‘One Bad Map a Day in February’

#mapfailbruarychallenge: a list of categories to create one bad map a day in February.

It’s like the #30daymapchallenge in November, in which mapmakers are challenged to make a map a day on a given daily theme, only the reverse: the MapFailbruaryChallenge is about making a bad map on a given daily theme. “The idea is to create the worst map possible.” Bad maps happen; will a deliberately bad map be better or worse? Either way, it’s probably worth stocking up on popcorn for when maps with the #mapfailbruarychallenge hashtag start showing up on our timelines.

(Failbruary. Fai-EL-bru-AIR-y. Say that ten times. And resign yourselves to the fact that Reddit is probably going to kick everyone’s ass on this.)

Update, 19 Jan: There’s an official website now.

Projection Connections: A Genealogy of Map Projections

Projection Connections: a diagram showing the relationships between various map projections by Daniel Huffman
Daniel Huffman

Fresh off of producing a (now sold-out) line of map projection trading cards, Daniel Huffman has produced a 16×24-inch poster showing the surprisingly close and entangled relationships between the various map projections.

I first learned about a couple of these connections several years ago. I don’t quite remember how or where, but I found out that the Mercator projection was equivalent to a Lambert Conformal Conic with the standard parallels set opposite each other across the Equator. And that if you moved both those parallels up to a pole, you got a Stereographic. My mind was suitably blown, and I saved it as a fun fact to share with people. This year, while working on The Projection Collection, I spent a lot of time on daan Strebe’s site looking up details, and I often saw his notes (usually derived from Snyder/Voxland) about how projections were related to each other. I started to realize there were a lot of these connections out there, and I thought it might be fun to diagram them in some way.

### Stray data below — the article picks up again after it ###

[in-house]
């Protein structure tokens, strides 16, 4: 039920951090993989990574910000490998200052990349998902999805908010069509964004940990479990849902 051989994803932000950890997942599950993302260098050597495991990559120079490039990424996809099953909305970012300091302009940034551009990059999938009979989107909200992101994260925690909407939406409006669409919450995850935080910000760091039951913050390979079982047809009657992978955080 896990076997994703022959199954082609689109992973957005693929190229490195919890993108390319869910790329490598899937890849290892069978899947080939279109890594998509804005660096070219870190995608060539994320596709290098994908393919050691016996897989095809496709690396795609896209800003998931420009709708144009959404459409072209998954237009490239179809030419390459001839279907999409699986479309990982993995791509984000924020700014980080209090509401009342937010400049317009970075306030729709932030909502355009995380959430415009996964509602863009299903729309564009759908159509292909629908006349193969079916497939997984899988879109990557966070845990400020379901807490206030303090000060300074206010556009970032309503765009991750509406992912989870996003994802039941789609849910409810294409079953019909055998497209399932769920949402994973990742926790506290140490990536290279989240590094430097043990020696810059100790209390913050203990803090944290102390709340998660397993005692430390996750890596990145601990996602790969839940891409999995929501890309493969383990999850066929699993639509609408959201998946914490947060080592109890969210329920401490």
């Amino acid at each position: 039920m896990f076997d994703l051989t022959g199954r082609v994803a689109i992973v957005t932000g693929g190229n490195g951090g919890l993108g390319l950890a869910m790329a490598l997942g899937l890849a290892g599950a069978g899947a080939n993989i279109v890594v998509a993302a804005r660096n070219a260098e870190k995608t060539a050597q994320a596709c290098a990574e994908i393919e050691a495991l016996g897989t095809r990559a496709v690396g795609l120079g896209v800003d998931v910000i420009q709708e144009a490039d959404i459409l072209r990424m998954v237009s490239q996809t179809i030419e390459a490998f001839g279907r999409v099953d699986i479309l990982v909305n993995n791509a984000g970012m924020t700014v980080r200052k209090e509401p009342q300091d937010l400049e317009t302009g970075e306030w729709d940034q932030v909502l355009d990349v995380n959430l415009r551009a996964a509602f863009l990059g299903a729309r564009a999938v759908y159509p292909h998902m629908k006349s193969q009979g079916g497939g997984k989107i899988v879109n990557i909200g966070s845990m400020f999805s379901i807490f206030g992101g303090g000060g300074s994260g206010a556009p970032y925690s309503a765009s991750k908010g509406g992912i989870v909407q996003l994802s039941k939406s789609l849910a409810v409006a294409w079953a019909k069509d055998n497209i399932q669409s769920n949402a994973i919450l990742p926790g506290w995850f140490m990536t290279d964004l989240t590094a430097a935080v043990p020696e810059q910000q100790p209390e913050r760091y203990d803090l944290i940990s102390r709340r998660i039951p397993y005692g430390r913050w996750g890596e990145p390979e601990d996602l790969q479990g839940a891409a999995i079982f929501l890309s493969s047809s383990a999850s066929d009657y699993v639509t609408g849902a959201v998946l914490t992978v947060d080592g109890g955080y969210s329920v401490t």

The diagram is digital-only (PDF) and donationware.

Will Using Fuller’s Projection Get You in Trouble?

Buckminster Fuller’s Dymaxion map: is the projection it uses patented, trademarked or copyrighted to the extent that you have to pay a licencing fee or face a lawsuit? Daniel Huffman digs into this very question, which apparently has been circulating around the cartographic world for some time. “Here’s the summary of what I’ve concluded: if you don’t pay a license fee before you publish a map that uses the Fuller projection, you may find yourself hearing from the projection’s ‘owner.’ At the same time, I don’t think that the owner (the Buckminster Fuller Institute) has any rights that would actually hold up in court.”

What Do You Mean, Three Norths?

The Ordnance Survey is making a small deal over a so-called “triple alignment” of true north, magnetic north and grid north early this month: “the historic triple alignment will make landfall at the little village of Langton Matravers just west of Swanage in early November and will stay converged on Great Britain for three and a half years as it slowly travels up the country.”

Now, grid north is an artifact of a map projection’s grid lines. On a map grid there’s always some difference between true north and grid north except along the central meridian, which in Ordnance Survey maps is two degrees west of Greenwich. The further away from that central meridian, the greater the difference.

What the Ordnance Survey is hyping is that magnetic north, which is constantly shifting, has moved to a point where magnetic declination (the difference between true north and magnetic north) is zero along that central meridian. Kind of neat—if you’re using an Ordnance Survey map. Because this particular triple alignment only exists for Ordnance Survey maps. It’s all a bit anglocentric, really (especially the bit in the video that describes true north as “the line which runs through Britain to the North Pole”).